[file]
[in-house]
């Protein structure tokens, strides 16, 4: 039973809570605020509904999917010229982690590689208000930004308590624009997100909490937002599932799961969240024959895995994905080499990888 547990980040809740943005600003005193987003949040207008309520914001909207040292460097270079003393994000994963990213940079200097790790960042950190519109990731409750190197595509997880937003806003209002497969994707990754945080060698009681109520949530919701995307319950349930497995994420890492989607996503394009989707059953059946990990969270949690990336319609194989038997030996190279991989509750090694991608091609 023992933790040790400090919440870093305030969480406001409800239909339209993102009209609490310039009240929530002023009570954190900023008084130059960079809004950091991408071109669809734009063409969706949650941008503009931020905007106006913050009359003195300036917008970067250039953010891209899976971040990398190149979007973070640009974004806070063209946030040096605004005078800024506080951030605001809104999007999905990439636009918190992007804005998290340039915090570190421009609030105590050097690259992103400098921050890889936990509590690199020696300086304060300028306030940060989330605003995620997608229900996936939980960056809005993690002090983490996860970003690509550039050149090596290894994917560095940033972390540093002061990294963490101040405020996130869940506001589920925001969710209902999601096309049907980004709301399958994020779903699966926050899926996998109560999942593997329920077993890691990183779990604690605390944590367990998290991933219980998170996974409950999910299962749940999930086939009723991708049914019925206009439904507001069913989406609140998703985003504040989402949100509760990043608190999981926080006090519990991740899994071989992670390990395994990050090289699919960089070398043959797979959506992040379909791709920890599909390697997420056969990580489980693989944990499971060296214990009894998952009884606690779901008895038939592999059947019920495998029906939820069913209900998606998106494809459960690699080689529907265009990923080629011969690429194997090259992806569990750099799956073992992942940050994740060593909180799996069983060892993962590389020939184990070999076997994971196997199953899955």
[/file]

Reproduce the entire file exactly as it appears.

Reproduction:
[in-house]
């Protein structure tokens, strides 16, 4: 039973809570605020509904999917010229982690590689208000930004308590624009997100909490937002599932799961969240024959895995994905080499990888 547990980040809740943005600003005193987003949040207008309520914001909207040292460097270079003393994000994963990213940079200097790790960042950190519109990731409750190197595509997880937003806003209002497969994707990754945080060698009681109520949530919701995307319950349930497995994420890492989607996503394009989707059953059946990990969270949690990336319609194989038997030996190279991989509750090694991608091609 023992933790040790400090919440870093305030969480406001409800239909339209993102009209609490310039009240929530002023009570954190900023008084130059960079809004950091991408071109669809734009063409969706949650941008503009931020905007106006913050009359003195300036917008970067250039953010891209899976971040990398190149979007973070640009974004806070063209946030040096605004005078800024506080951030605001809104999007999905990439636009918190992007804005998290340039915090570190421009609030105590050097690259992103400098921050890889936990509590690199020696300086304060300028306030940060989330605003995620997608229900996936939980960056809005993690002090983490996860970003690509550039050149090596290894994917560095940033972390540093002061990294963490101040405020996130869940506001589920925001969710209902999601096309049907980004709301399958994020779903699966926050899926996998109560999942593997329920077993890691990183779990604690605390944590367990998290991933219980998170996974409950999910299962749940999930086939009723991708049914019925206009439904507001069913989406609140998703985003504040989402949100509760990043608190999981926080006090519990991740899994071989992670390990395994990050090289699919960089070398043959797979959506992040379909791709920890599909390697997420056969990580489980693989944990499971060296214990009894998952009884606690779901008895038939592999059947019920495998029906939820069913209900998606998106494809459960690699080689529907265009990923080629011969690429194997090259992806569990750099799956073992992942940050994740060593909180799996069983060892993962590389020939184990070999076997994971196997199953899955």